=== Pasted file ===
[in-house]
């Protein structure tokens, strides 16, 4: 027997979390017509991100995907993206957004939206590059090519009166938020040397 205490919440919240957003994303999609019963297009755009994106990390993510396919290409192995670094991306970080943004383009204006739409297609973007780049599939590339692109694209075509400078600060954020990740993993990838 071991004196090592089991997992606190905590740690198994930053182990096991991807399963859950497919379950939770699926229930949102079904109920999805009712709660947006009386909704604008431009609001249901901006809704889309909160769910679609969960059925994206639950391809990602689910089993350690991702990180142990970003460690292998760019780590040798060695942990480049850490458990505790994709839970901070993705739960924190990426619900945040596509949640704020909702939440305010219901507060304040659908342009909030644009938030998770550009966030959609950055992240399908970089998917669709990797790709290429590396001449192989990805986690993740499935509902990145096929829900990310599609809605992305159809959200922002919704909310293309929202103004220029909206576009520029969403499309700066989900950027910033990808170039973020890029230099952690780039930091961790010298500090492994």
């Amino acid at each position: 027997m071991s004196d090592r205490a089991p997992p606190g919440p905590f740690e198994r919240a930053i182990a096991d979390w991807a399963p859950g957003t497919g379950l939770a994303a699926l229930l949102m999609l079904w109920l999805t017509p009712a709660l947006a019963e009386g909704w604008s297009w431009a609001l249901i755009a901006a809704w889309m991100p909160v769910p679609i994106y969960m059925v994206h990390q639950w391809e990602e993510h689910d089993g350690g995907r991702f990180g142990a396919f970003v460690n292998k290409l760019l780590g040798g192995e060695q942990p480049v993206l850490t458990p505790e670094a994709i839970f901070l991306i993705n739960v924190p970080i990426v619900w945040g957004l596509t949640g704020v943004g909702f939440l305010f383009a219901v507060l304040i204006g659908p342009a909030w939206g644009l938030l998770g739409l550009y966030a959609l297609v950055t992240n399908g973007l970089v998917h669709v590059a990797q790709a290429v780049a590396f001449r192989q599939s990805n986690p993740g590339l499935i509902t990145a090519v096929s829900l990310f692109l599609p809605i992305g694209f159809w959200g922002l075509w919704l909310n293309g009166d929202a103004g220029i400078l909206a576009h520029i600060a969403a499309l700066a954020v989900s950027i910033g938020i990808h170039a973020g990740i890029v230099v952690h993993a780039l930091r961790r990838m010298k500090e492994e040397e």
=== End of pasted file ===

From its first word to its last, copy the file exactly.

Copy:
[in-house]
């Protein structure tokens, strides 16, 4: 027997979390017509991100995907993206957004939206590059090519009166938020040397 205490919440919240957003994303999609019963297009755009994106990390993510396919290409192995670094991306970080943004383009204006739409297609973007780049599939590339692109694209075509400078600060954020990740993993990838 071991004196090592089991997992606190905590740690198994930053182990096991991807399963859950497919379950939770699926229930949102079904109920999805009712709660947006009386909704604008431009609001249901901006809704889309909160769910679609969960059925994206639950391809990602689910089993350690991702990180142990970003460690292998760019780590040798060695942990480049850490458990505790994709839970901070993705739960924190990426619900945040596509949640704020909702939440305010219901507060304040659908342009909030644009938030998770550009966030959609950055992240399908970089998917669709990797790709290429590396001449192989990805986690993740499935509902990145096929829900990310599609809605992305159809959200922002919704909310293309929202103004220029909206576009520029969403499309700066989900950027910033990808170039973020890029230099952690780039930091961790010298500090492994």
């Amino acid at each position: 027997m071991s004196d090592r205490a089991p997992p606190g919440p905590f740690e198994r919240a930053i182990a096991d979390w991807a399963p859950g957003t497919g379950l939770a994303a699926l229930l949102m999609l079904w109920l999805t017509p009712a709660l947006a019963e009386g909704w604008s297009w431009a609001l249901i755009a901006a809704w889309m991100p909160v769910p679609i994106y969960m059925v994206h990390q639950w391809e990602e993510h689910d089993g350690g995907r991702f990180g142990a396919f970003v460690n292998k290409l760019l780590g040798g192995e060695q942990p480049v993206l850490t458990p505790e670094a994709i839970f901070l991306i993705n739960v924190p970080i990426v619900w945040g957004l596509t949640g704020v943004g909702f939440l305010f383009a219901v507060l304040i204006g659908p342009a909030w939206g644009l938030l998770g739409l550009y966030a959609l297609v950055t992240n399908g973007l970089v998917h669709v590059a990797q790709a290429v780049a590396f001449r192989q599939s990805n986690p993740g590339l499935i509902t990145a090519v096929s829900l990310f692109l599609p809605i992305g694209f159809w959200g922002l075509w919704l909310n293309g009166d929202a103004g220029i400078l909206a576009h520029i600060a969403a499309l700066a954020v989900s950027i910033g938020i990808h170039a973020g990740i890029v230099v952690h993993a780039l930091r961790r990838m010298k500090e492994e040397e």